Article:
Benny Tai Yiu-ting

Focus on the 2017 nomination committee, academic Benny Tai says

Benny Tai says it is more important to discuss nominating committee's formation than how candidates for chief executive will be picked

PUBLISHED : Sunday, 14 April, 2013, 12:00am
UPDATED : Sunday, 14 April, 2013, 6:02am

The academic behind a plan to block traffic in Central in the fight for democracy is seeking to move the debate on universal suffrage beyond the issue of screening candidates.

The city should focus on discussing how to form the nominating committee in the 2017 popular vote for chief executive, instead of speculating on whether pro-democracy candidates would be screened out, Dr Benny Tai Yiu-ting said.

"Very often, the [debate] on screening has focused on democratic procedures rather than the nomination committee," the University of Hong Kong associate law professor said on Commercial Radio yesterday.

"But if the formation of the committee meets [international] standards of being universal and equal, the nomination process [and democratic procedures] will be comparatively much less contentious. So I believe our focus should be on the nomination committee."

The city has yet to have such a committee. In last year's race won by Leung Chun-ying, 1,193 members of the Election Committee nominated and elected their pick for chief executive.

Tai suggested the nominating panel be returned by a popular vote, instead of being formed in the same way as the Election Committee, which is made up mainly of Beijing loyalists with a mandate of 249,499 voters.

Last month, Qiao Xiaoyang, chairman of the National People's Congress Law Committee, suggested that the next chief executive must not be a person who would oppose the central government. He cited article 45 of the Basic Law, which calls for a "broadly representative" nomination committee to put up chief executive candidates for universal suffrage "according to democratic procedures".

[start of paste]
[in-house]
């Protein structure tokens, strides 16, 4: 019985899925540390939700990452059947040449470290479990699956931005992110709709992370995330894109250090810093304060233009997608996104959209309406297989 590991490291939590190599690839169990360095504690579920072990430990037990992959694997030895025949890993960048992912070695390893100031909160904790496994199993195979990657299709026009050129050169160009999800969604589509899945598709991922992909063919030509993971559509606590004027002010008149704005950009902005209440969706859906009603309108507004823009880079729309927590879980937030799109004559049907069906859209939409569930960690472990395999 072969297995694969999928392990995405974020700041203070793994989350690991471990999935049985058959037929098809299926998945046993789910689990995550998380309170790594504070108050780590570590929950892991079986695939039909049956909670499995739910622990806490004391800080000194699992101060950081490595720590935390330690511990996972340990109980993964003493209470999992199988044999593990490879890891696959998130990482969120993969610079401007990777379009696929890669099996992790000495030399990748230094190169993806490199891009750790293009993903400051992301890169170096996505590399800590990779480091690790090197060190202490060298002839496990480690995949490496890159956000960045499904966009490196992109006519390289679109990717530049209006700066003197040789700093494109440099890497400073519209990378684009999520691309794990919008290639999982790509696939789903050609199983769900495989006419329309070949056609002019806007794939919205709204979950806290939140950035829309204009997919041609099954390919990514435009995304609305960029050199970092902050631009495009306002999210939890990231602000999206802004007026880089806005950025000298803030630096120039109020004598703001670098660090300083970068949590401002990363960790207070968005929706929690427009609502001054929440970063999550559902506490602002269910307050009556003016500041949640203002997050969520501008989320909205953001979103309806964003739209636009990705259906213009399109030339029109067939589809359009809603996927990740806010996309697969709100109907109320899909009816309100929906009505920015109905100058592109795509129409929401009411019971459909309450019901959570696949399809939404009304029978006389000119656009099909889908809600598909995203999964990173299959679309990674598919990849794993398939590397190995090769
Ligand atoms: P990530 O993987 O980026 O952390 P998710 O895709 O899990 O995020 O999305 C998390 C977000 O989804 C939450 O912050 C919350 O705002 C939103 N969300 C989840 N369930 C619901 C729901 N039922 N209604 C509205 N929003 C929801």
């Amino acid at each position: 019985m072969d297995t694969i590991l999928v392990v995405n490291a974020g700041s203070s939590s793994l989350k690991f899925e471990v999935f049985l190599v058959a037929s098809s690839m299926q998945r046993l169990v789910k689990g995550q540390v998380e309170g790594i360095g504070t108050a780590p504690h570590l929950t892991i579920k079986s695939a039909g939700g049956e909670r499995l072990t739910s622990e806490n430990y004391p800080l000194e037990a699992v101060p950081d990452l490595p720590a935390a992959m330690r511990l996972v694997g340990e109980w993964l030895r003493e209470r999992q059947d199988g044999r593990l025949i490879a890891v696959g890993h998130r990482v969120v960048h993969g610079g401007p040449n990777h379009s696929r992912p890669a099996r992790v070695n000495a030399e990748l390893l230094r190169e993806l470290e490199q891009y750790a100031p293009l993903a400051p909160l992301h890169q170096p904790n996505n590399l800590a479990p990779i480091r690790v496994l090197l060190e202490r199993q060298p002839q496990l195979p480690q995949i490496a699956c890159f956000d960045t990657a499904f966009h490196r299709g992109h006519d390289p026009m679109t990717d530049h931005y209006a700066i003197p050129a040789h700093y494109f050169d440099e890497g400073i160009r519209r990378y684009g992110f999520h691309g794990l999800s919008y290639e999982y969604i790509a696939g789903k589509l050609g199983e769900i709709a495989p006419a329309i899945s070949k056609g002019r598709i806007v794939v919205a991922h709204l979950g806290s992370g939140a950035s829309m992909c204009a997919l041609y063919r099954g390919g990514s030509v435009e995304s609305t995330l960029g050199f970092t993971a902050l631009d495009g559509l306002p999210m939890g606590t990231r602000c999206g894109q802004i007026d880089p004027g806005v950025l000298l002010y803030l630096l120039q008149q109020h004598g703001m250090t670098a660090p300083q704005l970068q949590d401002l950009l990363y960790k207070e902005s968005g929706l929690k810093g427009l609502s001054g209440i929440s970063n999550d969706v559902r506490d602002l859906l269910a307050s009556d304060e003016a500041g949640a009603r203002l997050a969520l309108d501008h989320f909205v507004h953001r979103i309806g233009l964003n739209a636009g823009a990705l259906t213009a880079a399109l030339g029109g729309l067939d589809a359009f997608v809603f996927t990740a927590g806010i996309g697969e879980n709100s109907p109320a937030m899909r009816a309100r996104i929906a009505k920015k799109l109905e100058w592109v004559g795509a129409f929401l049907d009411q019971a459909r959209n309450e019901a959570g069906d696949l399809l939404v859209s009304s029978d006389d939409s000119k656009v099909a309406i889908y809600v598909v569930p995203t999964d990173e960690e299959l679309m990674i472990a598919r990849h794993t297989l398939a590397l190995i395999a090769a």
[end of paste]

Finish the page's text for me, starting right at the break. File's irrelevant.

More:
His comments sparked fears of a mechanism that would bar pan-democrats from the poll.

During the ensuing debate, Democratic Party founding chairman Martin Lee Chu-ming proposed admitting at least five people to the 2017 race, with at least one pan-democrat among them. He retracted the idea after it drew a frosty response from other pan-democrats, who said the proposal implied the use of a screening mechanism to accept nominations.

Fanny Law Fan Chiu-fun, an executive councillor and a local deputy to the NPC, said it was good for Tai to raise other issues for discussion because Beijing had "never suggested" there would be a screening or primary.

Joseph Cheng Yu-shek, convenor of the Alliance for True Democracy - a coalition of all 27 pan-democratic lawmakers - said it was important to discuss the chief executive election as a whole, because the different parts were "closely linked".

Tai is spearheading the Occupy Central movement, which seeks to mobilise at least 10,000 people to block traffic in a "non-violent" way in Central in July next year if the government does not deliver an acceptable proposal for the city's chief executive vote in 2017.